Emma Husar is, politically, not so much toast as she is one of those bits of the toast that get stuck in the bottom of the toaster, lingering and charring until you finally find the right pointy instrument to get them out.
In her parting, Husar fingered the famously invisible forces of faction in the Labor Party, NSW branch, which no doubt have a trophy room somewhere at Sussex Street displaying a row of decapitated heads. The media, gratified by her eventual surrender to the leaking waves of salaciousness which just kept coming, turned as it always does when it has its corpse, to discussing the story of the story; that is, to talking about itself.
There has been much analysis of whether BuzzFeed, which broke the story of the internal ALP investigation into the many allegations of misconduct against Husar and followed with further devastating leaks, did the right thing by publishing at all. There is a fair debating point of journalistic ethics in this, since the publication did root Husar royally, rendering the investigation process fairly pointless.
A separate question is whether BuzzFeed has anything to worry about, legally speaking. Will Husar sue for defamation? Her reputation has been destroyed and her political career ended, by what BuzzFeed published. If she does sue, will she win?
The double-edged sword of defamation hangs sharply over a case like this. If Husar wanted to have a crack, she’d have some tough tactical decisions to make. When you sue for defamation, you have to identify the defamatory imputations which you say have been conveyed; not just what was said, but what it said about you.
If Husar wanted to argue that BuzzFeed’s publication of the leaked allegations conveyed to readers that she is guilty as charged, then she’d have trouble. BuzzFeed was careful to report the allegations without any editorial commentary, saying nothing about whether they were true. It also reported Husar’s denials, so far as she made any.
A more subtle approach would be to argue that the publication of the allegations, regardless of their truth, was defamatory — on the basis that readers would assume that where there’s smoke, there’s fire. That is to say, maybe she was being stitched up by her factional enemies but, as reader logic may go, surely with so much dirt being thrown there must have been a little bit of truth in there somewhere.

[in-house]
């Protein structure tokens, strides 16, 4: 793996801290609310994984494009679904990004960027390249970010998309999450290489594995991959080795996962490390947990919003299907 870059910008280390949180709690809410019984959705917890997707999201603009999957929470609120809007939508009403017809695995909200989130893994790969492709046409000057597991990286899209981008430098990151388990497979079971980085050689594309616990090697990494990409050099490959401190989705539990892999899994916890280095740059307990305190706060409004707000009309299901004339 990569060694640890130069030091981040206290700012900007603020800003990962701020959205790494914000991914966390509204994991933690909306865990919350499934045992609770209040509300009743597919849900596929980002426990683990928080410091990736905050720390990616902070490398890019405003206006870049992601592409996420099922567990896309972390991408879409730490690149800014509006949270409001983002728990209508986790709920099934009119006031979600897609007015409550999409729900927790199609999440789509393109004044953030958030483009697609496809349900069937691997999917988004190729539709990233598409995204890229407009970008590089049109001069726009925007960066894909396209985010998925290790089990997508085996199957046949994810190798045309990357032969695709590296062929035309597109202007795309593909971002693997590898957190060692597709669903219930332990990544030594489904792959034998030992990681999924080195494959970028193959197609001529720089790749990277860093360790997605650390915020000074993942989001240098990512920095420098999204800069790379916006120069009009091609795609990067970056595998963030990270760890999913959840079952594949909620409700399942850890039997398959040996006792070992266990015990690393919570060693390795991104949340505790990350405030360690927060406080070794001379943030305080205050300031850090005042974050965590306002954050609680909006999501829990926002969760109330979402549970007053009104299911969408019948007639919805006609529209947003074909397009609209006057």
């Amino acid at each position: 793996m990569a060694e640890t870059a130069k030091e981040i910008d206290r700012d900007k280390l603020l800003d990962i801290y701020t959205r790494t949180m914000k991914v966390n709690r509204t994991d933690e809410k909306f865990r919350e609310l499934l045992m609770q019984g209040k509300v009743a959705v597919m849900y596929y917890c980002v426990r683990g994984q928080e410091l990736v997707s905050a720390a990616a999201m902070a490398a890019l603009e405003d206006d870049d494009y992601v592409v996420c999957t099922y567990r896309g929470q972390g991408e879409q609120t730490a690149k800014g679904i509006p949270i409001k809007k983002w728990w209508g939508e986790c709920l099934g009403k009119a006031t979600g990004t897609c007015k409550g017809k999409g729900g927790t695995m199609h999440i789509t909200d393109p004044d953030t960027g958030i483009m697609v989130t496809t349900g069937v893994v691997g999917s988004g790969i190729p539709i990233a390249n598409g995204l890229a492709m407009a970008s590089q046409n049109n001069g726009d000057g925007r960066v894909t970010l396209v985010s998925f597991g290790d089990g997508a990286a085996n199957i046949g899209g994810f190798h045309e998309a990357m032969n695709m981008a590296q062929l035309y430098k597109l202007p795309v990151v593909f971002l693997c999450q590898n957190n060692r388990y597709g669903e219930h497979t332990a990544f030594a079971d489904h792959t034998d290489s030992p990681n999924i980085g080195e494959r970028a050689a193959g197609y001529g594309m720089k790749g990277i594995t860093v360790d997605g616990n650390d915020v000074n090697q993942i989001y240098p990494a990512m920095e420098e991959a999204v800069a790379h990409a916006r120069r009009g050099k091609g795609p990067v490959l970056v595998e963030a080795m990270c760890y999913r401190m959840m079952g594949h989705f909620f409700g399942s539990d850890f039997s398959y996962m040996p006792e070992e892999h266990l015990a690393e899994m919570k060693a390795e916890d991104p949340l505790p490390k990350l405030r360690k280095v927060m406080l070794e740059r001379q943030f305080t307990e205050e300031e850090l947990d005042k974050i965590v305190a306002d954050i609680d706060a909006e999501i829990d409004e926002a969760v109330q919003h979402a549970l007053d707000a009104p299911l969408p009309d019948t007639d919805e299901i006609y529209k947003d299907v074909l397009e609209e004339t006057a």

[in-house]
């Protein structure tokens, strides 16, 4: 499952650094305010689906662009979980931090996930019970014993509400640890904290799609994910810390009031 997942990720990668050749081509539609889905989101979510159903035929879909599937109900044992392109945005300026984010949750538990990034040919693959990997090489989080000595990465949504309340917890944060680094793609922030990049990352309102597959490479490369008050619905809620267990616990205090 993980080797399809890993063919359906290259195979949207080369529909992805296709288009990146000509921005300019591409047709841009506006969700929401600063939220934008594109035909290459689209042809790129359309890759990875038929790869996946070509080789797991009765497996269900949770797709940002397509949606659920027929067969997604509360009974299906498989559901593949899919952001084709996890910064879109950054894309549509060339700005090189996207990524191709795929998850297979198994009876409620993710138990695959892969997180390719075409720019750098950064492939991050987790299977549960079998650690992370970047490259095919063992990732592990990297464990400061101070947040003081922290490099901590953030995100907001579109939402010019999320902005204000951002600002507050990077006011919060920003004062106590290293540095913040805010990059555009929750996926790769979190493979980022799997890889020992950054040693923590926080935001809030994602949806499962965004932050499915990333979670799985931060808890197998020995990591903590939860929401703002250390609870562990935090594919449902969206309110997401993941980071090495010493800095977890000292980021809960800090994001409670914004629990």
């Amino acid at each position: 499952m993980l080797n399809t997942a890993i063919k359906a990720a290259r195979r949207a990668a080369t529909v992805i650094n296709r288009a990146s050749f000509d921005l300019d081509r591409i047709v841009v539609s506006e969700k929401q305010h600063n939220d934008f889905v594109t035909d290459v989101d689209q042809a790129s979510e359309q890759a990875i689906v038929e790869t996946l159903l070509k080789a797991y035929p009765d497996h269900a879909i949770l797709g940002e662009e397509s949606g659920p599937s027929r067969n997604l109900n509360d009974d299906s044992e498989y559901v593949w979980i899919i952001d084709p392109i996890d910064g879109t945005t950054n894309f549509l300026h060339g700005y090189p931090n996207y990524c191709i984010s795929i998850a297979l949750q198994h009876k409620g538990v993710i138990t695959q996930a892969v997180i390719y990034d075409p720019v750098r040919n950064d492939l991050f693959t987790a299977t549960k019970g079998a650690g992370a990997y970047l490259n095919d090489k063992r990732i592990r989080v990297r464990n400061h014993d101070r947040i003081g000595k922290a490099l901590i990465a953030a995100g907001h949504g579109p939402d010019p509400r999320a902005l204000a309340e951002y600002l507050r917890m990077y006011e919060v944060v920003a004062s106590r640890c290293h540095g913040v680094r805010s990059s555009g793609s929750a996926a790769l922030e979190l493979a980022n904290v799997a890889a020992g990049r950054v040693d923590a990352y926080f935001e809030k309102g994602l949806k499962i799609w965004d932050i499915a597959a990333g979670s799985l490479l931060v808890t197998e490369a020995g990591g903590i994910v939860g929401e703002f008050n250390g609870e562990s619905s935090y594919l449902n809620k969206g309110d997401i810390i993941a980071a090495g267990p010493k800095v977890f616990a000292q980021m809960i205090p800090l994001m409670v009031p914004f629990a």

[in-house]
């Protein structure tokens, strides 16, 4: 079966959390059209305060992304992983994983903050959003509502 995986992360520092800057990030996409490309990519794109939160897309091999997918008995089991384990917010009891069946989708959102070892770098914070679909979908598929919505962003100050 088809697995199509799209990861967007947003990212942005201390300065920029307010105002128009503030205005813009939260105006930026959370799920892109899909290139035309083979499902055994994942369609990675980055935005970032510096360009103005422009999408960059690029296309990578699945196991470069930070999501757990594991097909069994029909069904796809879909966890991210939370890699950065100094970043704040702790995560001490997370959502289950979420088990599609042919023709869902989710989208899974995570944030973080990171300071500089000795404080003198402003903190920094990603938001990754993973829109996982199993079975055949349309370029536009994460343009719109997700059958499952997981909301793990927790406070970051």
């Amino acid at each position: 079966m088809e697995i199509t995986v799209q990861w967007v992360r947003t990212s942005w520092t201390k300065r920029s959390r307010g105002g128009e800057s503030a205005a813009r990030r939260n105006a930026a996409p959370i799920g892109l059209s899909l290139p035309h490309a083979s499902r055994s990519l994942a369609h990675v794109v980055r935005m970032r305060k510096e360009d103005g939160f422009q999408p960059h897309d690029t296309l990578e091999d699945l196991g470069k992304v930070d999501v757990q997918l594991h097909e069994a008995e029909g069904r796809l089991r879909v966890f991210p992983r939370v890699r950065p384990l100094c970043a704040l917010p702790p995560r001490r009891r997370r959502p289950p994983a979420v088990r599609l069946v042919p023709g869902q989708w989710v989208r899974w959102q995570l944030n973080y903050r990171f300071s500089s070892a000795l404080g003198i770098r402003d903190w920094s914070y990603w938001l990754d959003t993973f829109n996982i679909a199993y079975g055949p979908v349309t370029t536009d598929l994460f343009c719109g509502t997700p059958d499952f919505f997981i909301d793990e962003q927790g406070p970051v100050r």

BuzzFeed would probably run three defences to this type of claim: it would argue that the imputations didn’t arise; alternatively, it would run a truth defence; and as the final back-up, qualified privilege for straight reporting on a matter of genuine public interest. (Don’t @ me for how inadequately I’ve just summarised the entire law of defamation. I know, ok?)
BuzzFeed would need complainants willing to come forward and back up the allegations in court, for a truth defence to stack up. For Husar, this could be a debacle, as she’d have created the opportunity for a full airing of the claims against her. BuzzFeed wouldn’t need to prove everything, just that there really was some kind of fire making all that smoke.
There’s a chance that the complainants melt away and BuzzFeed is left with the unproved allegations which it published, unable to prove them itself. In a qualified privilege fight, the field gets way more level as BuzzFeed would have to prove public interest and that it acted reasonably.
As attractive as the qualified privilege defence looks to publishers in theory, in practice the courts have made it a bit of a nightmare. Reasonableness isn’t just putting the allegations to the subject before publishing; it goes to the decision to run the story in the first place. While there is public interest in Husar’s running of her office and how she treated her staff, and definitely an interest in the public knowing that the ALP had commissioned an independent investigation, that doesn’t necessarily extend to publicising every little speck of mud that’s been thrown at her.
So, if it came to it, there might be some uncomfortable moments for BuzzFeed. Not that Husar should sue — the risks are too high for that to make sense. And I think she’d lose.
Which brings us back to the ethical question, and whether BuzzFeed should be feeling like that was a job well done. I’d ignore the journos who are proclaiming that they wouldn’t have published this stuff; they all have a dog in the race.
Personally, I think publishing was fair enough. Husar, her office and her employees are publicly funded; it is appropriate that she is held to the highest standards of professional conduct. The wrong, which made it right for BuzzFeed to expose this story when it did, was the ALP’s attempt to keep it secret. That may be appropriate in a private workplace, but not in the political office of a member of parliament. Transparency can be extremely unpleasant, but that’s the whole point.